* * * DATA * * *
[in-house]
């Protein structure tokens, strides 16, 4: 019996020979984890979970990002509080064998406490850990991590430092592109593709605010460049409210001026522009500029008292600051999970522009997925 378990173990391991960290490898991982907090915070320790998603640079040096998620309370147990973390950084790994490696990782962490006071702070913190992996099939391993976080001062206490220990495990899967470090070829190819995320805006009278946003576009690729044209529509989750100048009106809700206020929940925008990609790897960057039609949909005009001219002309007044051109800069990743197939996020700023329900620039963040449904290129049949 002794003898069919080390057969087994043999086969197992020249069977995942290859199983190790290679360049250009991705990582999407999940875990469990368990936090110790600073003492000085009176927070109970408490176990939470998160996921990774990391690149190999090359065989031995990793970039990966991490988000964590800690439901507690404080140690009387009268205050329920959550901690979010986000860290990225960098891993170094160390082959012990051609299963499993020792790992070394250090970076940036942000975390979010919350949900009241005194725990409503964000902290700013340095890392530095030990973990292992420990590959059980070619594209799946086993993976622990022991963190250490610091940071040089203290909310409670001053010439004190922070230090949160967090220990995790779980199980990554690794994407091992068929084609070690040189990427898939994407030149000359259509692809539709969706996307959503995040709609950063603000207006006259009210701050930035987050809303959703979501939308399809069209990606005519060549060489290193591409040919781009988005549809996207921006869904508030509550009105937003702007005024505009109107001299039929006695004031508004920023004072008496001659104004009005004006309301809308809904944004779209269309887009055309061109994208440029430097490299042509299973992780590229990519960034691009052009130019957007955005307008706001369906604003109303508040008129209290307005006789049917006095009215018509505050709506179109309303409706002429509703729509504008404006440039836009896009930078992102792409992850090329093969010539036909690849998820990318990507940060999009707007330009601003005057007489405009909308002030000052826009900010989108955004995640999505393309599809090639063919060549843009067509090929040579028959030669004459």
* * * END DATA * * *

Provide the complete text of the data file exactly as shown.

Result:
[in-house]
């Protein structure tokens, strides 16, 4: 019996020979984890979970990002509080064998406490850990991590430092592109593709605010460049409210001026522009500029008292600051999970522009997925 378990173990391991960290490898991982907090915070320790998603640079040096998620309370147990973390950084790994490696990782962490006071702070913190992996099939391993976080001062206490220990495990899967470090070829190819995320805006009278946003576009690729044209529509989750100048009106809700206020929940925008990609790897960057039609949909005009001219002309007044051109800069990743197939996020700023329900620039963040449904290129049949 002794003898069919080390057969087994043999086969197992020249069977995942290859199983190790290679360049250009991705990582999407999940875990469990368990936090110790600073003492000085009176927070109970408490176990939470998160996921990774990391690149190999090359065989031995990793970039990966991490988000964590800690439901507690404080140690009387009268205050329920959550901690979010986000860290990225960098891993170094160390082959012990051609299963499993020792790992070394250090970076940036942000975390979010919350949900009241005194725990409503964000902290700013340095890392530095030990973990292992420990590959059980070619594209799946086993993976622990022991963190250490610091940071040089203290909310409670001053010439004190922070230090949160967090220990995790779980199980990554690794994407091992068929084609070690040189990427898939994407030149000359259509692809539709969706996307959503995040709609950063603000207006006259009210701050930035987050809303959703979501939308399809069209990606005519060549060489290193591409040919781009988005549809996207921006869904508030509550009105937003702007005024505009109107001299039929006695004031508004920023004072008496001659104004009005004006309301809308809904944004779209269309887009055309061109994208440029430097490299042509299973992780590229990519960034691009052009130019957007955005307008706001369906604003109303508040008129209290307005006789049917006095009215018509505050709506179109309303409706002429509703729509504008404006440039836009896009930078992102792409992850090329093969010539036909690849998820990318990507940060999009707007330009601003005057007489405009909308002030000052826009900010989108955004995640999505393309599809090639063919060549843009067509090929040579028959030669004459």